Once again, the NFT marketplace and aggregator Blur has shaken up the NFT space. On May 1, the company announced the launch of Blend, a peer-to-peer lending protocol built alongside Web3 investment firm Paradigm. Blur claims the new protocol will help unlock liquidity for NFTs and help grow the market overall.
In the first 24 hours of its release, Blend became the number one lending protocol both by volume and users on the Ethereum blockchain.
Unsurprisingly, the launch has been met with praise, criticism, and everything in between. Blur is no stranger to controversy, but its latest move is its most contentious and influential to date. Here’s what you need to know about how Blend could affect the NFT ecosystem, what people are saying about it, and why it matters.
How does Blend work?
Blend powers two new product offerings from Blur. The first allows people to use their NFTs as collateral to access ETH liquidity. The second is the buy-now-pay-later function, which lets users gain access to expensive blue-chip NFTs for a small down payment. Currently, Blur users can only use Blend on three NFT collections, including Azuki, CryptoPunks, and Milady Maker. However, the platform said it will add more collections in the near future.
What sets Blend apart from other lending protocols like NFTfi is that Blend loans are set at fixed rates and have no expiration date, accruing interest until the loan is repaid. Blend automatically “rolls a borrowing position for as long as some lender is willing to lend that amount against the collateral,” and on-chain transactions are only required if someone decides to exit the position or if there is a change in interest rate.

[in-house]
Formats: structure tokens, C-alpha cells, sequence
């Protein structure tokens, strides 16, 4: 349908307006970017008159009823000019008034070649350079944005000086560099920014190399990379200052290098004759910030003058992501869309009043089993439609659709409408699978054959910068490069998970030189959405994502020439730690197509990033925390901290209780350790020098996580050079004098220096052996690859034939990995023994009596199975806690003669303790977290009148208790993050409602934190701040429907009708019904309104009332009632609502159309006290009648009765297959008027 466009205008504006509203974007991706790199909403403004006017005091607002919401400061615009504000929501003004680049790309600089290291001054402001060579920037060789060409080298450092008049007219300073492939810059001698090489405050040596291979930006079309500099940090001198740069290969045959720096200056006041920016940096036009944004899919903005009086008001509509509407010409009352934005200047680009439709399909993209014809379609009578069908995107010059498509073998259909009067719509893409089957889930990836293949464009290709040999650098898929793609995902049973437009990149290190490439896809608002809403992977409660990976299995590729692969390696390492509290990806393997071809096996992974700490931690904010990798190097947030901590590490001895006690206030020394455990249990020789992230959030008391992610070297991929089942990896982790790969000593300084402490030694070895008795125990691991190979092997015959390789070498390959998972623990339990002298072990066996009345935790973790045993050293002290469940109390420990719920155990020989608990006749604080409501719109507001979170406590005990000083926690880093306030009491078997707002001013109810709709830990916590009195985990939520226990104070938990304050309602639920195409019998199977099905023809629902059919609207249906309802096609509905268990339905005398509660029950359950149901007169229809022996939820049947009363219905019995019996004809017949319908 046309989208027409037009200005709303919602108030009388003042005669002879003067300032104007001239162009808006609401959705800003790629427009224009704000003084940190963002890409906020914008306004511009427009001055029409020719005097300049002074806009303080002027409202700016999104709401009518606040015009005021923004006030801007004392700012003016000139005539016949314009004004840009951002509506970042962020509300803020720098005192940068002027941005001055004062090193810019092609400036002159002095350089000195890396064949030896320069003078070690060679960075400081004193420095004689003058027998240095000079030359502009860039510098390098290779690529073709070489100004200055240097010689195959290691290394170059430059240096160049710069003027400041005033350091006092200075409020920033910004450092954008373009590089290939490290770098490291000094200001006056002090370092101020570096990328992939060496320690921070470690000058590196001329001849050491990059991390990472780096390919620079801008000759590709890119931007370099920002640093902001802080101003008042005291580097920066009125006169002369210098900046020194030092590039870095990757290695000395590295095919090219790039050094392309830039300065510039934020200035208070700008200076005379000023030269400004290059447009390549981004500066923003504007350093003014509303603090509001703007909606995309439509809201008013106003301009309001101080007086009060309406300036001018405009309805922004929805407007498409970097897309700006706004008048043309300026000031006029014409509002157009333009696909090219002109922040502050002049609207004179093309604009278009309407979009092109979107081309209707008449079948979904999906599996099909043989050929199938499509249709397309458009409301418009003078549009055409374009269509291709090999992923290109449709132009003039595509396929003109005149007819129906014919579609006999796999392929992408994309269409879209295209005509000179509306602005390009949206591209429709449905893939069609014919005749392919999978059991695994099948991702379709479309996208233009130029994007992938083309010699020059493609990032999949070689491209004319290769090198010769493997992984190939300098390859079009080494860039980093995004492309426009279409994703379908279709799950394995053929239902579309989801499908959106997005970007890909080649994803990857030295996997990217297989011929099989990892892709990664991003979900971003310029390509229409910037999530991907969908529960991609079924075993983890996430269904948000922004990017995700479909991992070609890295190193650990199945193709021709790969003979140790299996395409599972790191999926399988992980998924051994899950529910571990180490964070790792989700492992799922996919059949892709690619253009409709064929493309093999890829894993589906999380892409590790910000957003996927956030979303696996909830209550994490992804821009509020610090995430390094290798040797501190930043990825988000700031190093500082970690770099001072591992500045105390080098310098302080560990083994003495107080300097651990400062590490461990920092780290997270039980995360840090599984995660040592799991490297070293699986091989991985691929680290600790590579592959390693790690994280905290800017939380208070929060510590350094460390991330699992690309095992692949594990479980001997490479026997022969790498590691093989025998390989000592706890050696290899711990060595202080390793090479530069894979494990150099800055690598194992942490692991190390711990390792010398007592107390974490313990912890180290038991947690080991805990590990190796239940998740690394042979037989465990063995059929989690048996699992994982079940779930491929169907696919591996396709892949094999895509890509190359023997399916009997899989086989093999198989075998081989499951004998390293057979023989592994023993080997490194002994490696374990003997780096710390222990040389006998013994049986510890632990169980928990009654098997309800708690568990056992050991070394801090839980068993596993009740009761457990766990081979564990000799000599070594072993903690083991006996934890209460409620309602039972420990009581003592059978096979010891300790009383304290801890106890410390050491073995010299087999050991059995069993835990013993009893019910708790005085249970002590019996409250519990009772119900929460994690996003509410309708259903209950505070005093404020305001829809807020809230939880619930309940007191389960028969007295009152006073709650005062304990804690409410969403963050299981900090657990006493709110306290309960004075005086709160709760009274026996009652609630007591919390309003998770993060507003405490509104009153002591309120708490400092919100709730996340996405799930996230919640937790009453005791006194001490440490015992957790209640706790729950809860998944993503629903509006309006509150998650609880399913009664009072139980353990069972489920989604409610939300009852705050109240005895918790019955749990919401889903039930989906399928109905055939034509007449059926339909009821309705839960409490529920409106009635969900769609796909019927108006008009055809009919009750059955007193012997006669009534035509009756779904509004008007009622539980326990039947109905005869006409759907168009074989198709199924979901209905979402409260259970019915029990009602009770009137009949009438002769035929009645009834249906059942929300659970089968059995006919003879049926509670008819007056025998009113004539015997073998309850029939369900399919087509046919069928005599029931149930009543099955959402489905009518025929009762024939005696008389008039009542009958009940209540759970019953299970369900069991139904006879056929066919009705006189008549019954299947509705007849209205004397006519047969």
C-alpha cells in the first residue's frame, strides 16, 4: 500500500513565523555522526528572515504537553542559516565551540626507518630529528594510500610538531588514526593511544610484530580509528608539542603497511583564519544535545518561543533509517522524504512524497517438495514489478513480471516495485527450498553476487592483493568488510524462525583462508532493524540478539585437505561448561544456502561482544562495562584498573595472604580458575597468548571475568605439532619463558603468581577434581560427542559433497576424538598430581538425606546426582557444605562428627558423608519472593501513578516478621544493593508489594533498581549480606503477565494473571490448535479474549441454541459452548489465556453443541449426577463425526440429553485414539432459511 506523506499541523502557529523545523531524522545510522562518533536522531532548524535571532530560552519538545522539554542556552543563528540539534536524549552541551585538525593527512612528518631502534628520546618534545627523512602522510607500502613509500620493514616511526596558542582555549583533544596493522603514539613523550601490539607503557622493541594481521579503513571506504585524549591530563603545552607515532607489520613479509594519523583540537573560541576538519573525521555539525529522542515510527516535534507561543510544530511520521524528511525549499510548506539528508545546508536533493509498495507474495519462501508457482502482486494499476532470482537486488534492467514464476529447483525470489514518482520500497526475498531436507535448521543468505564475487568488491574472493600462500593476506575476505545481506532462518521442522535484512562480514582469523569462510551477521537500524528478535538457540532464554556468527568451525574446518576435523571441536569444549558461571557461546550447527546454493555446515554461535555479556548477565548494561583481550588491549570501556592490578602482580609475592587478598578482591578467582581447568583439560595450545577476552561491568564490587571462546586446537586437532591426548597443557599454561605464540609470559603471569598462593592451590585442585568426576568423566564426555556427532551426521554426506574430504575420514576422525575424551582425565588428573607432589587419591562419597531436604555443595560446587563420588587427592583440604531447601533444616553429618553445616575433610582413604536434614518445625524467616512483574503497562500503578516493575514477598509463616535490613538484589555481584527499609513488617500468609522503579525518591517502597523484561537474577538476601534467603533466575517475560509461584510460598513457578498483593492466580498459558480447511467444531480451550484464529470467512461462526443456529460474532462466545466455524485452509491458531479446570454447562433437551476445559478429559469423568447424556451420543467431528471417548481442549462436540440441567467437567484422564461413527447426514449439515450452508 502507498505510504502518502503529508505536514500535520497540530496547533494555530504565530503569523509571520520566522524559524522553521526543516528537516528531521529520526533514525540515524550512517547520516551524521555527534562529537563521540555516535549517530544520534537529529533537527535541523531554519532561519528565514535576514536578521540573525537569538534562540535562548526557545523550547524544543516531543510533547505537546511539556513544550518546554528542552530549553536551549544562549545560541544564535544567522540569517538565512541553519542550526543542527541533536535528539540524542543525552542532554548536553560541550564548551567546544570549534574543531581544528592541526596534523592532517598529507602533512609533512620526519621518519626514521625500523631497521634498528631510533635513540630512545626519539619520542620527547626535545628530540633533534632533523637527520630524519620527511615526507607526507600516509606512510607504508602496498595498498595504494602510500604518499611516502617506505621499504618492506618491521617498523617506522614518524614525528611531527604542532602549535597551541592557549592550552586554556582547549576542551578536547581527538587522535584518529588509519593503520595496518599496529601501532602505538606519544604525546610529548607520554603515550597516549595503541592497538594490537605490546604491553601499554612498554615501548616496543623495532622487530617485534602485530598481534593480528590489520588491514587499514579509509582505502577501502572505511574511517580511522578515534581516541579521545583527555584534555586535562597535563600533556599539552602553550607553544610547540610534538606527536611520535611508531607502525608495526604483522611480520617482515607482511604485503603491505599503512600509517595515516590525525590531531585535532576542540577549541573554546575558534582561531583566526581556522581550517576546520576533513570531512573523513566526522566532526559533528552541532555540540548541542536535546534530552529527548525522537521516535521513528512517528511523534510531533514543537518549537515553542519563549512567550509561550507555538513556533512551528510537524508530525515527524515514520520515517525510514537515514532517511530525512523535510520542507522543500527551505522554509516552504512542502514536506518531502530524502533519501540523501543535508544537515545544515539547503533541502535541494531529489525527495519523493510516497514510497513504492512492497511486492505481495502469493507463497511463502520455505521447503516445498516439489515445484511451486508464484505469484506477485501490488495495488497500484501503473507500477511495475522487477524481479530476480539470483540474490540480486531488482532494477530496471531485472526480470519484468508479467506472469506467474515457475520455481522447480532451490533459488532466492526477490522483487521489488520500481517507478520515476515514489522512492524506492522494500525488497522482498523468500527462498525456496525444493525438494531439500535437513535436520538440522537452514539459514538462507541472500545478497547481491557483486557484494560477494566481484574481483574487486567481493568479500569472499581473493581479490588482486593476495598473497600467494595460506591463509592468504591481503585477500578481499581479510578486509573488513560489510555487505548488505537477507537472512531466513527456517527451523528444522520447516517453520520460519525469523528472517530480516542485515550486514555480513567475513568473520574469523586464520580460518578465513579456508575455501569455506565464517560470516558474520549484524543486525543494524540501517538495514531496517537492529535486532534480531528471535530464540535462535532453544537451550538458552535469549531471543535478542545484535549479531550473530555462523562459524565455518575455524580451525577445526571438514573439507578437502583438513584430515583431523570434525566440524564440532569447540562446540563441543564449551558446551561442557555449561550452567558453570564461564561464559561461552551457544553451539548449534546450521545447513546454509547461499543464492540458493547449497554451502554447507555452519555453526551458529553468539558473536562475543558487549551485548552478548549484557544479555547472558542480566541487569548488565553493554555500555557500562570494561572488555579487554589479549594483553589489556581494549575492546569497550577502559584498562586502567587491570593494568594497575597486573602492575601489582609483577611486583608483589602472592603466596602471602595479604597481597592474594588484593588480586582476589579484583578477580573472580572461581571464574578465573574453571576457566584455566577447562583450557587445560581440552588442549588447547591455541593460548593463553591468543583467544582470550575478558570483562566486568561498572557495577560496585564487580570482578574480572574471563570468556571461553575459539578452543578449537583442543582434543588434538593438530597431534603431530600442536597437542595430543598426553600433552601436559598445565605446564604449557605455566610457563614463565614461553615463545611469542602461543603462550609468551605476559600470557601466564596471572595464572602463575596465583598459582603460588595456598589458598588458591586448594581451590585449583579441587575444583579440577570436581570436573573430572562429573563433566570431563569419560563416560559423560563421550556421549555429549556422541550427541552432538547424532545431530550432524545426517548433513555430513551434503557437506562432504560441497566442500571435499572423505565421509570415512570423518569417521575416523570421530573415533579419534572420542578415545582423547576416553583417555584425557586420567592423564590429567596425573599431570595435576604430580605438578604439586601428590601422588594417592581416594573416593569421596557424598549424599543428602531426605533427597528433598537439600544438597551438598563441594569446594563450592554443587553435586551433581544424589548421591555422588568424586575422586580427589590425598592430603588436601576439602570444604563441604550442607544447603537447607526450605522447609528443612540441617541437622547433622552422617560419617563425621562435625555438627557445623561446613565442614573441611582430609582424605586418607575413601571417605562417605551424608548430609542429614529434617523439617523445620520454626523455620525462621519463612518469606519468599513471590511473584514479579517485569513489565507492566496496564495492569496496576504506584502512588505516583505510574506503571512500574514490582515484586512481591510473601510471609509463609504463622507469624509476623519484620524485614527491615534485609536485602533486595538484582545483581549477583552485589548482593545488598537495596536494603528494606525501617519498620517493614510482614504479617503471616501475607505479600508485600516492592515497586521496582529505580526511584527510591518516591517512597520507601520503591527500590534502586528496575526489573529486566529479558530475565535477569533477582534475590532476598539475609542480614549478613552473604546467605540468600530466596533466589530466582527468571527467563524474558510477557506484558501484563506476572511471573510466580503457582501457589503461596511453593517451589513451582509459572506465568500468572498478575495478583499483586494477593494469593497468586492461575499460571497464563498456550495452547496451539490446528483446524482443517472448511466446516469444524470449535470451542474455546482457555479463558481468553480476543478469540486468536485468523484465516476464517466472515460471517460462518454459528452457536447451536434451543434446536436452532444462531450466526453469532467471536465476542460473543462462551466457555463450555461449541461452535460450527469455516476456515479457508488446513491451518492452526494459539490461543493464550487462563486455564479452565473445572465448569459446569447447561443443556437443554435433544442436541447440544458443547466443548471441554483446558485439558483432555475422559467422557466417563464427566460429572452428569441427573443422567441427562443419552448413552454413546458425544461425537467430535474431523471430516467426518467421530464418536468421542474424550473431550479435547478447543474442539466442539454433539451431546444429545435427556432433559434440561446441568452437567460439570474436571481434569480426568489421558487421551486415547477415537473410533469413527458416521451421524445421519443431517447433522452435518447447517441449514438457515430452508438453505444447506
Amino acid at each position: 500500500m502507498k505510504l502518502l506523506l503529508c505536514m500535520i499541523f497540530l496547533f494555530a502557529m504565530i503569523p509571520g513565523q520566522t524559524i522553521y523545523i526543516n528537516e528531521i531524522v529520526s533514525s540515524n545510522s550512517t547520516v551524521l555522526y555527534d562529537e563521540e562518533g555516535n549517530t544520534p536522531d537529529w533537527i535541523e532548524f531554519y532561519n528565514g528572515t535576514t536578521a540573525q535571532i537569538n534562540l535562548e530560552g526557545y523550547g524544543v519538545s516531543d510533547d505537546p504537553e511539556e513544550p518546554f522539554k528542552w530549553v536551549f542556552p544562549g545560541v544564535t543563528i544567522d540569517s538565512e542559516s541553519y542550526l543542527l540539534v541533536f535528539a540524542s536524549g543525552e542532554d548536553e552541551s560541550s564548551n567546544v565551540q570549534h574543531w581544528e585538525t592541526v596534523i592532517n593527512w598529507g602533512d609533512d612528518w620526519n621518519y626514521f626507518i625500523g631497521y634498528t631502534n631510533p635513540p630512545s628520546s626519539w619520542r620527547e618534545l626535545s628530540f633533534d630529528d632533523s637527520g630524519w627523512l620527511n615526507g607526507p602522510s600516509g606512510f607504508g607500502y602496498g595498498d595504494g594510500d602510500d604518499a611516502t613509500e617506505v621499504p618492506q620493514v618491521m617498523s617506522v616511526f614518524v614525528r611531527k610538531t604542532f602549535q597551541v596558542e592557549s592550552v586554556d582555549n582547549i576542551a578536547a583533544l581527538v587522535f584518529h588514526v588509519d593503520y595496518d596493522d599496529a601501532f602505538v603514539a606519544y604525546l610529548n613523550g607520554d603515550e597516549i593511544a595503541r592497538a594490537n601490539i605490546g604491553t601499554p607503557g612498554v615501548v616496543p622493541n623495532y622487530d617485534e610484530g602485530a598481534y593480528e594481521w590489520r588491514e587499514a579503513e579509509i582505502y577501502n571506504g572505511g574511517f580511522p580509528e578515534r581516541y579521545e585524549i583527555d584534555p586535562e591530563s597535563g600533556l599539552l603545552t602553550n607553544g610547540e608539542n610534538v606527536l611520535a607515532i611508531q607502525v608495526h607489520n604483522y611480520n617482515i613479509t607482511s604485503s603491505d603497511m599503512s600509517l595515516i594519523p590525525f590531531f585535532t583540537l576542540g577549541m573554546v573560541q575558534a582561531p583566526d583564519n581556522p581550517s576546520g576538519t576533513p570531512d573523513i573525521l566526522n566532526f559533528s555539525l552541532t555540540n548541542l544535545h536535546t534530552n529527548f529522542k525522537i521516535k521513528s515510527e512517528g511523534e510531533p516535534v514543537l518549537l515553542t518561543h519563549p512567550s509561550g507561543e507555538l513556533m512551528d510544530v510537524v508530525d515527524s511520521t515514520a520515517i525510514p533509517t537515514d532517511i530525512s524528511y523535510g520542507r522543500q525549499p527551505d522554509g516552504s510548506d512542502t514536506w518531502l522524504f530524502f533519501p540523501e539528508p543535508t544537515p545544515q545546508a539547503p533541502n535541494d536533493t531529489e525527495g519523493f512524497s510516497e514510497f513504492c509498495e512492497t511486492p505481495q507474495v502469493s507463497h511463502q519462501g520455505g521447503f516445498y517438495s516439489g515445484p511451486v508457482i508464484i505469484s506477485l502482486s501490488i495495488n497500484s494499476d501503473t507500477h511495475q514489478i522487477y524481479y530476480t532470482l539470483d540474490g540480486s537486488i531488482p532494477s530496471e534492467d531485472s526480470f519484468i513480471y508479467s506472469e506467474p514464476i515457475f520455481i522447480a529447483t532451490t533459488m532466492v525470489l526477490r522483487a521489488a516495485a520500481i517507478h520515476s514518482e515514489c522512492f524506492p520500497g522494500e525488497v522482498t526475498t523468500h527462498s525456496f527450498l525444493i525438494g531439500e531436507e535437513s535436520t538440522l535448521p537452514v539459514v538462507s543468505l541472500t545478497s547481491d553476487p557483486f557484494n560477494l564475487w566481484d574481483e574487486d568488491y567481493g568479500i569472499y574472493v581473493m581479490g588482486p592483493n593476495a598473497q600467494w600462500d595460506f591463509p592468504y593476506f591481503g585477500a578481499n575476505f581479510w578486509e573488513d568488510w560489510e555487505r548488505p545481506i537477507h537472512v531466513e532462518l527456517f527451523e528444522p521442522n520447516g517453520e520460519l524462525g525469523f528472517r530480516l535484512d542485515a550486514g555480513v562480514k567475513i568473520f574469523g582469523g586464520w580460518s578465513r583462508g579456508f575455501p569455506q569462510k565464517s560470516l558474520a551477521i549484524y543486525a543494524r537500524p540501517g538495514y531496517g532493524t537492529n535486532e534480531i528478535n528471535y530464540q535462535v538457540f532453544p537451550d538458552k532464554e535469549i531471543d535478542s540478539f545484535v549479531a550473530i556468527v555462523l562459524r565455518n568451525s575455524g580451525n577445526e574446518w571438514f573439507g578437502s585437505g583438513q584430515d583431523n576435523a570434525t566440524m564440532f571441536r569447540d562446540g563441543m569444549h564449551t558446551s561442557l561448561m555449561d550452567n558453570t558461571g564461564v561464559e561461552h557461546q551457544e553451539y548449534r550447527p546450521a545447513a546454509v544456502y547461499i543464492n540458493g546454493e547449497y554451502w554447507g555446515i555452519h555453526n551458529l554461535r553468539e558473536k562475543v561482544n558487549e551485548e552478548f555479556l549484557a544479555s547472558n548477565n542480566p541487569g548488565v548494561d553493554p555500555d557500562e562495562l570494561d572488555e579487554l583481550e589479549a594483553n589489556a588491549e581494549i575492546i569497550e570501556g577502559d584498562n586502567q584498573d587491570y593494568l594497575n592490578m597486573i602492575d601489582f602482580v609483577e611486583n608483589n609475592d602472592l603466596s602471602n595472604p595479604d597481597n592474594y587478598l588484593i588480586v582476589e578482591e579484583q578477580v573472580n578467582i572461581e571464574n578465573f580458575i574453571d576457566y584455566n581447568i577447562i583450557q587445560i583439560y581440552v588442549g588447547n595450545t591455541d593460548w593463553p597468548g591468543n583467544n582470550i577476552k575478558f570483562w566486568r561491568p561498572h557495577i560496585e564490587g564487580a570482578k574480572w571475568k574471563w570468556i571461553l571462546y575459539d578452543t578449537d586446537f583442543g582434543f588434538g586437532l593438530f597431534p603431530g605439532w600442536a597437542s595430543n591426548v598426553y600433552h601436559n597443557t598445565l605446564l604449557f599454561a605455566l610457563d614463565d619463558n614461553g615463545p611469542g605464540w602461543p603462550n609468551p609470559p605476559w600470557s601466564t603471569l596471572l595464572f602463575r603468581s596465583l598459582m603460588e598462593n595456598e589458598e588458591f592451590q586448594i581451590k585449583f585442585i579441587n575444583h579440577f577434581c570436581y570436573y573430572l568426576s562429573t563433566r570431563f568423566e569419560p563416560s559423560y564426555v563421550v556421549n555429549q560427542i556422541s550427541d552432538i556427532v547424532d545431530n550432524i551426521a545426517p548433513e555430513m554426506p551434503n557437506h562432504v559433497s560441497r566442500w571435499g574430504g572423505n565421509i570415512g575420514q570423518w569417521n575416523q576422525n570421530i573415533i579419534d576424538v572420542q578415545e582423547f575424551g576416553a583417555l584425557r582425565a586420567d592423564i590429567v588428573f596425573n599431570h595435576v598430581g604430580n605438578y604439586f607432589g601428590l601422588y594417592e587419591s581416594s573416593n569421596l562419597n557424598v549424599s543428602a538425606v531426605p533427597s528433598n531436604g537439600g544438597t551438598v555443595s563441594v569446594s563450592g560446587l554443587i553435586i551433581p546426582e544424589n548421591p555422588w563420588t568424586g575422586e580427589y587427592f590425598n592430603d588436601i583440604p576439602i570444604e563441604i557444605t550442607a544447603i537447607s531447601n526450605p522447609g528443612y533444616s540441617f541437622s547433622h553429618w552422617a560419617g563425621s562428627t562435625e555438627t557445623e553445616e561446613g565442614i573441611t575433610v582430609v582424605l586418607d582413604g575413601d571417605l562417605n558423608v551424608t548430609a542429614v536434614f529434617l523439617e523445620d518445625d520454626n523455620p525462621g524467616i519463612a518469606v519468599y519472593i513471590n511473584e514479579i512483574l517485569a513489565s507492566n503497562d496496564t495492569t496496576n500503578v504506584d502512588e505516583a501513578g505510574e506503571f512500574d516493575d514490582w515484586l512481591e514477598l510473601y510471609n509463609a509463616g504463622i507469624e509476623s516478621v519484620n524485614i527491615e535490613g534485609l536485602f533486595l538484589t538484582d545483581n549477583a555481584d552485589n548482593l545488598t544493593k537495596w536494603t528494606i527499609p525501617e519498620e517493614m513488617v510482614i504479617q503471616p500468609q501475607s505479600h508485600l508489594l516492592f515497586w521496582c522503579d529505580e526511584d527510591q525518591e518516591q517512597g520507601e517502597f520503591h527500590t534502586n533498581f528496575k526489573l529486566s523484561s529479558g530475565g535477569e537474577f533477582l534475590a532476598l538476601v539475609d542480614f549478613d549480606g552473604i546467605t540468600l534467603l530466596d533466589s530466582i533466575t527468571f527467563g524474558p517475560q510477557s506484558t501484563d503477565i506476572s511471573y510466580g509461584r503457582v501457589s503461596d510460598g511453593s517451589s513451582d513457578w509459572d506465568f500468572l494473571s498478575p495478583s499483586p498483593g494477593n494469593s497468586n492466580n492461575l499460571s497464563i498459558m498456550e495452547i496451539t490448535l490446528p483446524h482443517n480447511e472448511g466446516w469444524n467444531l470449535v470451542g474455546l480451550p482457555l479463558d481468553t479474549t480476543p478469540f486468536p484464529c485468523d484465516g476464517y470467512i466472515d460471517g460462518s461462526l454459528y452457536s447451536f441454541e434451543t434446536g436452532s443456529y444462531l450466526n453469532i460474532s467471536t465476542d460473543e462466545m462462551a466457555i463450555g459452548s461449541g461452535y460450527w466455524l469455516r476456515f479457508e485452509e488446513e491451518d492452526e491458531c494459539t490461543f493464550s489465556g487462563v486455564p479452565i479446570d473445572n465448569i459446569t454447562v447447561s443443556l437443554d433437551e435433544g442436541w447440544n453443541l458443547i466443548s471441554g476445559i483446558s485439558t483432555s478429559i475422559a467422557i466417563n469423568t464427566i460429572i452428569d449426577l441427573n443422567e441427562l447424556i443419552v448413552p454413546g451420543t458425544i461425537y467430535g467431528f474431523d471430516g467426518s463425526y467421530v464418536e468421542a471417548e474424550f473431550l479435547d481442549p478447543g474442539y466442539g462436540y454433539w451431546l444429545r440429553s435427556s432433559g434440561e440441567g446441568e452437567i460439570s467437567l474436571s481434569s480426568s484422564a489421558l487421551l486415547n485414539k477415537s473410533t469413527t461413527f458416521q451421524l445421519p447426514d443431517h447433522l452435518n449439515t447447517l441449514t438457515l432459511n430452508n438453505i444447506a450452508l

Borrowers can repay their loan at any time. If a borrower fails to pay the full amount at the expiration time, lenders can initiate a Dutch auction refinancing option (whenever they want). New lenders can then overtake the loan at an interest rate that appeals to them. If there are no interested bidders on the loan, the original lender then gets ownership of the collateralized NFT.
And because Blur is offering rewards to users who offer loans, lenders are incentivized to offer favorable terms.
The risk involved for the borrower can be significant; they have a 24-hour period to pay their loan back if the lender triggers a 30-hour loan auction. If they can’t, the interest rate on the loan can increase significantly to make it appealing to other potential lenders. Lenders also run the risk of not being able to find someone to take over the loan in that 30-hour timeframe. While the lender would receive the NFT as collateral for the loan at this point, its value is unlikely to cover the amount of the loan they gave out.
As the platform offers platform points rewards to lenders, Blur users are incentivized to engage with the marketplace’s newest toys. The company has also made it clear that there are no marketplace fees for borrowing or lending, though Blend fees are managed by $BLUR token holders. After a 180-day period, the Blur DAO will vote on whether to change fees for lenders and borrowers. For the time being, Blend is drawing users to the platform, contributing to Blend’s sudden rise to the top of the lending protocol hill.
As such, Web3 is already feeling the effects of Blur’s latest launch, and the company’s one-stop-shop strategy seems to be paying dividends. Alongside Blend’s release, Blur has updated the way it’s doling out rewards points, recently stating that points might change on a per-collection basis.